BackgroundUrban and rural areas have been experiencing major demographic and structural changes, characterized by an aging population in rural areas and a growth of cities in number and size. However, it is poorly researched how children’s physical activity and screen time developed in urban and rural areas. To address this deficit, we investigated physical activity and screen-time trends in Germany’s pediatric population across four urbanicity levels (rural, small town, medium-sized town, city).MethodWe obtained weighted data at three cross-sectional timepoints between 2003 and 2017, representative for Germany’s child and adolescent population. Physical activity and screen time were self-reported. We analyzed trends using a structural equation modeling framework for the overall sample and calculated interactions between the trends and age and gender, respectively.ResultsIn total, 12,161 children and adolescents between 4 and 17 years participated in the study. Children and adolescents in rural areas experienced a downward trend in total physical activity. Outdoor play and leisure-time physical activity decreased across all areas, with the strongest decline in rural areas. Computer and gaming time increased across all areas except for cities, with the sharpest increase in rural areas. The decline in outdoor play and the incline in computer and gaming time were driven by adolescents. Females showed stronger increases in computer and gaming time than males.ConclusionOur findings suggest that in a representative sample of children and adolescents in Germany, detrimental trends in children’s physical activity and screen time occur at a higher rate in rural areas compared with urban environments. This provides critical information for health policy: While all children and adolescents should be targeted for physical activity promotion, a special focus should be on tailoring interventions for rural areas to prevent and mitigate inequalities in physical activity across urban and rural areas.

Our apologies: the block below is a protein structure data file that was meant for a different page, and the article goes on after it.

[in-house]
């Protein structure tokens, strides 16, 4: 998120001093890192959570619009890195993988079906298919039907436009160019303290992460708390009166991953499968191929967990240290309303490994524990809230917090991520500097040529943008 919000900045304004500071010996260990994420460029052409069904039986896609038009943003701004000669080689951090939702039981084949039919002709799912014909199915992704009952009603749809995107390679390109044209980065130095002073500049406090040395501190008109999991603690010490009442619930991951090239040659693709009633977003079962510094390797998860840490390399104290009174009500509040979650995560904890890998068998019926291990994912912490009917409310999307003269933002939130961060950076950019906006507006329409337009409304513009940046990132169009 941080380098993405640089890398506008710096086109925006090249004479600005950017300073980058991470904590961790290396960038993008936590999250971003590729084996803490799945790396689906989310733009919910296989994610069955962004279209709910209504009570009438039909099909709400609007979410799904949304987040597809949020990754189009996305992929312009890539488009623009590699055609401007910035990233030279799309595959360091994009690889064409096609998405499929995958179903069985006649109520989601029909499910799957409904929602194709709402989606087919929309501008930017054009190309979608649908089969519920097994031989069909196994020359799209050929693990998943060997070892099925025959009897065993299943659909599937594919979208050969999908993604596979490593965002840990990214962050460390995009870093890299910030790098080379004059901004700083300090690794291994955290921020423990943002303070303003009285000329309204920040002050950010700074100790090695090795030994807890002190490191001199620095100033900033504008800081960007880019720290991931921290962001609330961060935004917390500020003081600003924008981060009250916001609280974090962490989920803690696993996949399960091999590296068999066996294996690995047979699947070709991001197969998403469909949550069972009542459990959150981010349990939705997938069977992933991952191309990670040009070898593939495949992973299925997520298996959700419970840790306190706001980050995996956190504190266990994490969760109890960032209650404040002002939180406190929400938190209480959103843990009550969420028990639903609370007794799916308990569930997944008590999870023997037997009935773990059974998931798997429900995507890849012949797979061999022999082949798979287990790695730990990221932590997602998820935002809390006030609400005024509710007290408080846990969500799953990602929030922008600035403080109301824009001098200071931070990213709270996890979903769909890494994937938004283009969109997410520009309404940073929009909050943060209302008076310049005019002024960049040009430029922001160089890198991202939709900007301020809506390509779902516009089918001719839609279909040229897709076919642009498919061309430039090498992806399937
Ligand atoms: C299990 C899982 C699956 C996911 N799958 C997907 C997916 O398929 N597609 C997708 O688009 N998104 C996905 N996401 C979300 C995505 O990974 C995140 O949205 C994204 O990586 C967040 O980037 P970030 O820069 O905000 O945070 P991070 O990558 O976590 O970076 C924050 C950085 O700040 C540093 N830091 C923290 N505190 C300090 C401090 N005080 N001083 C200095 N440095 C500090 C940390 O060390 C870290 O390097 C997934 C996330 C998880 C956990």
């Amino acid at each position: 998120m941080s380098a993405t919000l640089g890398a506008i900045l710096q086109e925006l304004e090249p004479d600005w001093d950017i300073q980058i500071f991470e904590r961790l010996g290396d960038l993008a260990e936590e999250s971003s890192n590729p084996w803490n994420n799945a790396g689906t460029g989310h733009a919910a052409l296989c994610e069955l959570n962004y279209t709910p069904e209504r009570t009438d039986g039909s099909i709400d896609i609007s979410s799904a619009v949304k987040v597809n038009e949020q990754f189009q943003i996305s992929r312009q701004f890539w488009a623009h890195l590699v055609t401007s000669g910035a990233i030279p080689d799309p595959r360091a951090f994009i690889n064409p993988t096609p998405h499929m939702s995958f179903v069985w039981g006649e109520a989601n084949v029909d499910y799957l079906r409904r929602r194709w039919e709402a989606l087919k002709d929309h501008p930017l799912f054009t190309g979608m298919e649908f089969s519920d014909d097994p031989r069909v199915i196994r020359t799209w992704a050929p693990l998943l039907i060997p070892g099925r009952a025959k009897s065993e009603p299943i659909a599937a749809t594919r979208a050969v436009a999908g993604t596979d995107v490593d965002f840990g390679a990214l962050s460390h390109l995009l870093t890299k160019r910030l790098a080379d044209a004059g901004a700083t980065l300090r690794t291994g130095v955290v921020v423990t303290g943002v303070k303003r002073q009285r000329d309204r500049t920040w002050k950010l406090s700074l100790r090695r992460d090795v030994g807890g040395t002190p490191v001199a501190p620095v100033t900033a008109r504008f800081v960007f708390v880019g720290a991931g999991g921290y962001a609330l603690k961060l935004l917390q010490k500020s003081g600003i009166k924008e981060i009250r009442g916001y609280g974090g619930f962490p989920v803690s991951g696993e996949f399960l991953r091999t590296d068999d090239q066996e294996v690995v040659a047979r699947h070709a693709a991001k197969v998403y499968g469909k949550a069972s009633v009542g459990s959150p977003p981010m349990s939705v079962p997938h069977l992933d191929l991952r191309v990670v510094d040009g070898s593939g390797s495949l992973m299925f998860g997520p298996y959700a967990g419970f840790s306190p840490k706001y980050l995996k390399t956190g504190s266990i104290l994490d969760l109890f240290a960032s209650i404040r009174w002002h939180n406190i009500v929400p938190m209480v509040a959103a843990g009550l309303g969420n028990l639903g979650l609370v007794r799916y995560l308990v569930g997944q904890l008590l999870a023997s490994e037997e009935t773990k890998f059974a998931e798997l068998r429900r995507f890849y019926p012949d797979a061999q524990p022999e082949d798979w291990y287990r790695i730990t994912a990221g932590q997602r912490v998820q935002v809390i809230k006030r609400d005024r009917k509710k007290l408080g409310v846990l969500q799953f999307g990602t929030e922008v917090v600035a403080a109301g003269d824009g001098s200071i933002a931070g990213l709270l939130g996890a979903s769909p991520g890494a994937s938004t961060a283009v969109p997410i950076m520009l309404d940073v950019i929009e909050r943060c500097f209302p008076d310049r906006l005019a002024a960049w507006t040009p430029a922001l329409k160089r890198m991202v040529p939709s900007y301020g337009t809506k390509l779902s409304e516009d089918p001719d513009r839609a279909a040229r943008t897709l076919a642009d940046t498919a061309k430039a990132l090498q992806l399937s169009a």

Citation: Health Education & Behavior
      PubDate: 2022-05-04T12:31:41Z
      DOI: 10.1177/10901981221090153
       
  • Impact of Smoking and Vaping in Films on Smoking and Vaping Uptake in
           Adolescents: Systematic Review and Meta-Analysis

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      Authors: Zeinab M. Hassanein, Alexander B. Barker, Rachael L. Murray, John Britton, Sanjay Agrawal, Jo Leonardi-Bee
      Abstract: Health Education & Behavior, Ahead of Print.